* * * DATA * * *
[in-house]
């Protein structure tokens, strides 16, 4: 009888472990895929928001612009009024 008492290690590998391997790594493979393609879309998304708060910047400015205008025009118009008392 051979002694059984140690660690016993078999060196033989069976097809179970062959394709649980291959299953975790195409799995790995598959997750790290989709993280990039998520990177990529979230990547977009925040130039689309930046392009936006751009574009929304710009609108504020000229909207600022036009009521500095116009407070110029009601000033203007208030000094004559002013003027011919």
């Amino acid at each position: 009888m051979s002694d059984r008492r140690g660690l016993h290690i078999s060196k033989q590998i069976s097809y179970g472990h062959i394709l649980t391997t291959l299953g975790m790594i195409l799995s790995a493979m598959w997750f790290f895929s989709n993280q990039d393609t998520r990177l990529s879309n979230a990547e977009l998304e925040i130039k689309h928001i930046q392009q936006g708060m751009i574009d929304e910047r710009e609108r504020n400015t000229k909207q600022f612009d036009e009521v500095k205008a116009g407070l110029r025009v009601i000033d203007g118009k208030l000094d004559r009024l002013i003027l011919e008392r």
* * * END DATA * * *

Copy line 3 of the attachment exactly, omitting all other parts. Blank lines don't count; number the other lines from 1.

């Amino acid at each position: 009888m051979s002694d059984r008492r140690g660690l016993h290690i078999s060196k033989q590998i069976s097809y179970g472990h062959i394709l649980t391997t291959l299953g975790m790594i195409l799995s790995a493979m598959w997750f790290f895929s989709n993280q990039d393609t998520r990177l990529s879309n979230a990547e977009l998304e925040i130039k689309h928001i930046q392009q936006g708060m751009i574009d929304e910047r710009e609108r504020n400015t000229k909207q600022f612009d036009e009521v500095k205008a116009g407070l110029r025009v009601i000033d203007g118009k208030l000094d004559r009024l002013i003027l011919e008392r």